1590

. 1612 T. TAYLOR Comm. Titus iii. 1 Who..liue in the breach of Gods commaundement.
1636 MASSINGER Bashful Lover IV. ii, A virtue, and not to be blended With vicious breach of faith.
1659 HAMMOND On Ps. xxv. 7 The breaches innumerable, wherewith I have..offended against thee.

4. An irruption into; an infringement upon; an inroad, injurious assault. Obs.
1579

5. a. A breaking of relations (of union or continuity).
1625 BACON Unity in Relig., Ess. (Arb.) 423 Nothing, doth so much..drive Men out of the Church, as Breach of Unity.
b. absol. A break-up of friendly relations; rupture, separation, difference, disagreement, quarrel.
1573..
1580 BARET Alv. B1201 Breach of friendes.

1604 SHAKES. Oth. IV. i. 238 There's falne betweene him, & my Lord, An vnkind breach.

II. The product of breaking.

7. A physically broken or ruptured condition of anything; a broken, fractured, damaged, or injured spot, place, or part; an injury. a. of the body. Obs.
1398 ..
b. A disrupted place, gap, or fissure, caused by the separation of continuous parts; a break.
1530...
1624 CAPT. SMITH Virginia v. 174 The salt water..entred at the large breaches of their poore wooden castle.
1653 MANTON Exp. James iii. 5 Small breaches in a sea-bank let in great inundations.

Paul Chapin   Link to this

This entry seems to have aroused Lord Braybrooke like few others, evidently to defend Ms. Malet against calumny.

With all respect to CGS's OED excavations, I sense a much earthier interpretation of "kiss her breach."

Paul Chapin   Link to this

"He was out two or three times in his prayer"
What does "out" mean in this context?

CGS   Link to this

Double entendre?

CGS   Link to this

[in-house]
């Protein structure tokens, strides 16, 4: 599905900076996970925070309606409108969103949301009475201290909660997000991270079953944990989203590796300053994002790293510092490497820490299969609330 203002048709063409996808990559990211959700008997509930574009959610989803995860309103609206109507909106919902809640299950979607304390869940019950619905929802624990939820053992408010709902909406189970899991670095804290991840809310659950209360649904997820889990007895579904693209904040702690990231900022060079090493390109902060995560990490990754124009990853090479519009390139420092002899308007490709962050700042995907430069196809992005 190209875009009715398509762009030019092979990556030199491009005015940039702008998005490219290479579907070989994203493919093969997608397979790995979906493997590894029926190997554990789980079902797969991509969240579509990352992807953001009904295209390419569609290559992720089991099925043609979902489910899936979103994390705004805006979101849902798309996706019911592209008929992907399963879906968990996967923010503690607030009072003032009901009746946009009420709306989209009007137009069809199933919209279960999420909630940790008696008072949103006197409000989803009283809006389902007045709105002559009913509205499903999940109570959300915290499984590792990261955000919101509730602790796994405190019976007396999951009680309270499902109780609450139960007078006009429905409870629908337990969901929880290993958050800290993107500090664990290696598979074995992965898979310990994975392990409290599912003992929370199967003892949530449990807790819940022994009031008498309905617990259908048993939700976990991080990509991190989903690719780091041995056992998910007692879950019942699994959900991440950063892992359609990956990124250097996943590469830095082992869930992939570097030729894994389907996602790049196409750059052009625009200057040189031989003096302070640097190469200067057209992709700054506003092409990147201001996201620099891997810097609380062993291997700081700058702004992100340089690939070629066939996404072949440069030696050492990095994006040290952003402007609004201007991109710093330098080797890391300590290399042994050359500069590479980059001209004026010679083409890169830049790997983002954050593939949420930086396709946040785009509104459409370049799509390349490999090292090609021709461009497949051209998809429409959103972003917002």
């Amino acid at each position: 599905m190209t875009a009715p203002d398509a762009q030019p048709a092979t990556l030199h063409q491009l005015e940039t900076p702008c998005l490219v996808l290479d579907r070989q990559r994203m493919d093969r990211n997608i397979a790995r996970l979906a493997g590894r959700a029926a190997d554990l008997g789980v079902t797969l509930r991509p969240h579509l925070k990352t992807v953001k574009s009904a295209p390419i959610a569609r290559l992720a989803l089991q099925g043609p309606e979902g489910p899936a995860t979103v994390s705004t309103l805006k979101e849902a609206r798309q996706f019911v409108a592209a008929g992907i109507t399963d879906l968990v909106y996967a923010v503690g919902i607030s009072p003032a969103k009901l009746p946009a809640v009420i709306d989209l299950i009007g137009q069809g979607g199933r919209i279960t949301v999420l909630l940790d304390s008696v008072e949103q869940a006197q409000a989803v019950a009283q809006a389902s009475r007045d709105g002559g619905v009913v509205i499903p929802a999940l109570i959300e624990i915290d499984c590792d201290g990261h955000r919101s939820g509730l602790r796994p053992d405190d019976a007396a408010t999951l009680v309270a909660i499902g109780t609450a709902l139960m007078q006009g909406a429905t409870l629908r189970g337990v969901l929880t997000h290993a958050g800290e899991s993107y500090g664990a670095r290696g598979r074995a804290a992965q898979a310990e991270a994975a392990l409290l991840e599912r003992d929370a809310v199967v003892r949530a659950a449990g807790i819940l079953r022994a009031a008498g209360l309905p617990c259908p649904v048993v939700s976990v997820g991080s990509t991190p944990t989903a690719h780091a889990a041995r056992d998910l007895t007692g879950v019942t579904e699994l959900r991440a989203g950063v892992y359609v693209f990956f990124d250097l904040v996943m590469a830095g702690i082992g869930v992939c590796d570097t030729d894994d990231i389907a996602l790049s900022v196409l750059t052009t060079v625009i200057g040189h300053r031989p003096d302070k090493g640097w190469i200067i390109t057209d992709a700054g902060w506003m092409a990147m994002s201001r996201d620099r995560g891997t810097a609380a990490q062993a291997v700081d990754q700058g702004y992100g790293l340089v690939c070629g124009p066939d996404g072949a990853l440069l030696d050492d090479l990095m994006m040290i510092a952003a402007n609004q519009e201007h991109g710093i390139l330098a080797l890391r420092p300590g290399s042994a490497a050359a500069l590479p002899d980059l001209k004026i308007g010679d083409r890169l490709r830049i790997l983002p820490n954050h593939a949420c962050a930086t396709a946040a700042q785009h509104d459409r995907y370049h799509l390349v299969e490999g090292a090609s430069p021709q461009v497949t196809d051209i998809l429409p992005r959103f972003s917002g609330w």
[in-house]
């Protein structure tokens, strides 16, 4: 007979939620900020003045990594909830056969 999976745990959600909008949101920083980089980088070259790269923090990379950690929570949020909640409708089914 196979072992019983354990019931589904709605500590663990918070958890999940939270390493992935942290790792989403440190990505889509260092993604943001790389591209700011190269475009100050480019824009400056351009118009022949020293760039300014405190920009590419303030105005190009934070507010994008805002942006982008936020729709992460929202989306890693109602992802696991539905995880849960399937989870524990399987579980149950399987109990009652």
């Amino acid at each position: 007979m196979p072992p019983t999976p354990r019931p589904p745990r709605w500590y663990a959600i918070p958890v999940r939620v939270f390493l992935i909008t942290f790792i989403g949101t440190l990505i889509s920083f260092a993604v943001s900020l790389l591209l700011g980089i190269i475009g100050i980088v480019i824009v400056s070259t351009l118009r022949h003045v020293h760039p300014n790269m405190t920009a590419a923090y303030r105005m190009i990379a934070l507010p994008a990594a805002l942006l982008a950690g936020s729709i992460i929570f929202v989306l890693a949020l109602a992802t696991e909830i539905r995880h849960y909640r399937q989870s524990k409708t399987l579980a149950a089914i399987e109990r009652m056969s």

"... He was out two or three times in his prayer, and as many in his sermon..."
Missteps or misquotes, John in lieu of Luke or Geneses instead of Acts???? is my guess.

Andrew Hamilton   Link to this

“Cooke should have sung, ‘Come, follow, follow me.’”

Not, I take it, the c.1688 Christmas Carol:

Come follow, follow me,
Those that good fellows be,
Into the battery
Our manhood for to try;
The master keeps a bounteous house,
And gives leave freely to carouse.

Nor yet this offering from Youtube:

http://www.youtube.com/watch?v=38WCbm0ZCMM

Andrew Hamilton   Link to this

here was also Mr. [John] Ashburnham [L&M suggest it was William. P.G.], the great man, who is a pleasant man, and that hath seen much of the world, and more of the Court....

Here I saw Mrs. Stewart this afternoon, methought the beautifullest creature that ever I saw in my life...

How can I, that girl standing there,
My attention fix
On Roman or on Russian
Or on Spanish politics?
Yet here's a travelled man that knows
What he talks about,
And there's a politician
That has read and thought,
And maybe what they say is true
Of war and war's alarms,
But O that I were young again
And held her in my arms!
W.B. Yeats

language hat   Link to this

I assumed CGS was joking with his po-faced OED quotes; "kiss her breach" is not a double entendre, and its meaning has nothing to do with infractions or ruptures.

CGS   Link to this

L.H.: Every thing I write except where quoted by experts is an opinion of the uninitiated and from the unschooled, enough to show there is always an opposite as proven by Descartes: X Y Z where any one to be a true zero, nothing exists as there will always be neuron to make it never zero?..
Thus every thing in life has to be tested, never ass u me.
History is always written by the winner, it does not mean it is correct, thus most that be written is up for checking.

Kevin Sheerstone   Link to this

Re 'language hat vs. CGS'. I'm with language hat on this one. Your (lh) interpretation was the same as mine, I didn't even have to pause: - one of life's immutabilities, for a very long time before 1666, and certainly since.

CGS   Link to this

LH: is the source, I not be schooled in the fine words of the Saxons.